Optionally, a co-implant element may be used during step (c) to assist the incorporation of the p-type ion into the lattice. For example, if either nitrogen or phosphorus is implanted into the sample in the same region as the p-type dopant, such ions will be readily incorporated on the existing nitrogen sub-lattice thereby expanding this lattice and creating vacancies on the gallium sub-lattice. The p-type dopant then can fill the vacancies which are simultaneously created on the gallium sub-lattice.
After the implantation procedures are completed, the resulting wafer undergoes an annealing step. The wafer is placed in an appropriate furnace, preferably in an ambient of flowing inert gas. In one embodiment, the furnace is operated at an elevated temperature of at least 1000° C., and the wafer is disposed in the heated furnace. In another embodiment, the wafer first is disposed in a cold furnace which then is brought up to the desired temperature.
The wafer formed by the present methods contains multiple LEDs or LDs. Each LED or LD on the wafer is substantially identical, and each is produced by an ion implantation procedure. The ions which are implanted define a central p-type doped region and an n-type doped border region for each device on the wafer. The n-type surface channel preferably is in the form of a band, ring or other pattern around the periphery of the device, and the p-type implant preferably is targeted for a region between or within the bands, ring or pattern.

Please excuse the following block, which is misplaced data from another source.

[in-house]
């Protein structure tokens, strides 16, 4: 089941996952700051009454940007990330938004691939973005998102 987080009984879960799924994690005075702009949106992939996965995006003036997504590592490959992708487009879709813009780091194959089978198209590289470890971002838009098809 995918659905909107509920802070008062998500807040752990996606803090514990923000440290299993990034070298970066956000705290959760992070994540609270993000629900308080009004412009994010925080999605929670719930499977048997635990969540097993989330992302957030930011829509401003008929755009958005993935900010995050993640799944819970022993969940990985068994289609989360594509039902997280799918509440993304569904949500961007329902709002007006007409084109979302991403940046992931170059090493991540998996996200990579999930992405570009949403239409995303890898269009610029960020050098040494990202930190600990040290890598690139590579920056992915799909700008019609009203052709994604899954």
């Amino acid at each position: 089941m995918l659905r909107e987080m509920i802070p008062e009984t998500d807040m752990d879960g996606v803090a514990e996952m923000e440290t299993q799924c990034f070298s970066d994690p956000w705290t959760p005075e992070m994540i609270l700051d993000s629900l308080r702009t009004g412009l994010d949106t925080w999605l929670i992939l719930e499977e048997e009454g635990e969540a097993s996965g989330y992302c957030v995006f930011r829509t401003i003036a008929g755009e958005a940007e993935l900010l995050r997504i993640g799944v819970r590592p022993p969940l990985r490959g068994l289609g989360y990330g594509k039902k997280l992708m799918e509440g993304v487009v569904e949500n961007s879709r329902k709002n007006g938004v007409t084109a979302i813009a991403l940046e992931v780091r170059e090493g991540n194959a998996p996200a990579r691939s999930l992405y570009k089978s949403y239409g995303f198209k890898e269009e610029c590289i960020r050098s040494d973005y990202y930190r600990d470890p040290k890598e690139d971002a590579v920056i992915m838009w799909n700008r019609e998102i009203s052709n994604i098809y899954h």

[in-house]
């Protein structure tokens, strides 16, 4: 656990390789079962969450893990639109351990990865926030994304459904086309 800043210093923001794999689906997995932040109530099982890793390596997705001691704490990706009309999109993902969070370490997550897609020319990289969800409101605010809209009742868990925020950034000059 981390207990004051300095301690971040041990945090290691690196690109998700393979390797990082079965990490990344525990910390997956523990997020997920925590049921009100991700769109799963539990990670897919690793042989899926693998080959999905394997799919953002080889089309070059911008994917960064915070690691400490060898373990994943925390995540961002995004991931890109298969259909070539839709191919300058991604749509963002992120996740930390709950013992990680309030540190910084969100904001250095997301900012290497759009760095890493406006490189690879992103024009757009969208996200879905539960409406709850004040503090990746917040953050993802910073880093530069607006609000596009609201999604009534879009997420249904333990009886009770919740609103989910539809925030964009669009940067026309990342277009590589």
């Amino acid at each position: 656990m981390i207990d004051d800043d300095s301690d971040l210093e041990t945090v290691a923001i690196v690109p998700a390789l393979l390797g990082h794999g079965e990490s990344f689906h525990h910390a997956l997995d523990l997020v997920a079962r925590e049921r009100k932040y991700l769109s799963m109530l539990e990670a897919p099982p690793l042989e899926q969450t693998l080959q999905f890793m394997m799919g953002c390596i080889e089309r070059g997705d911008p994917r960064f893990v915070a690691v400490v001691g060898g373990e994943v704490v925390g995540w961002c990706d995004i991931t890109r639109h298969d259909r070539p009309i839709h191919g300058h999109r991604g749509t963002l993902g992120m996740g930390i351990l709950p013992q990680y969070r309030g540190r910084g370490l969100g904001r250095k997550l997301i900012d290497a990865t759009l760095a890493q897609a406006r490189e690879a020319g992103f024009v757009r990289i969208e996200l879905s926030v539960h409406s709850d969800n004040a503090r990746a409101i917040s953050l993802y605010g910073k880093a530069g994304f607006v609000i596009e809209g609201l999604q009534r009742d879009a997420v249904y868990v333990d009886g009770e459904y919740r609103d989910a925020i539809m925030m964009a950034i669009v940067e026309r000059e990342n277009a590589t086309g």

After the annealing step, the wafer containing a plurality of the layered semiconductor devices described above can be further processed to form LEDs or LDs. For example, to make an LED, metal contacts are formed according to well-established protocols on the surface plane of the wafer on the n-type and p-type implanted regions. After the deposition of a metal contact on each central p-type portion and each n-type border portion, solder can be deposited on each metal contact. Finally, the wafer is cut apart to separate each LED into a separate "chip." Each chip typically is square in shape, although fabrication of other shapes is possible using similar techniques. The chip is flipped over so that the transparent substrate faces upward, and the contacts are soldered to a lead frame. Upon application of electrical energy, light is emitted upward through the substrate. LDs can be constructed in a similar manner, except that the chips typically are rectangular in shape, and dielectric mirrors are placed on the narrow ends of the rectangular chip such that upon application of electrical energy, light is emitted through one or both of the narrow ends of the LD.
In a currently preferred embodiment of the present invention, there is provided a method for fabricating a gallium nitride-based Group III-V compound semiconductor device, comprising the following steps.
In the first step of the procedure, a substrate is provided having disposed thereon a stack of semiconductor layers including a low temperature AlN or GaN buffer layer, an n-type GaN rear contact layer, an n-type Alx Ga1-x N (wherein 0≦x≦1) lower cladding layer, an undoped active layer comprised of one or more alloys of Iny Ga1-y N (wherein 0≦y≦1) which may be in the form of quantum wells, a p-type Alx Ga1-x N upper cladding layer, and an undoped GaN front surface contact layer.
In the second step, n-type dopants are introduced by ion implantation of selected ions under conditions sufficient to form a vertical channel which permeates through the topmost surface layer and the intervening layers to the rear n-type layer which is disposed directly upon the substrate. As stated above, ions such as silicon, germanium, sulphur and oxygen are effective n-type dopants for GaN.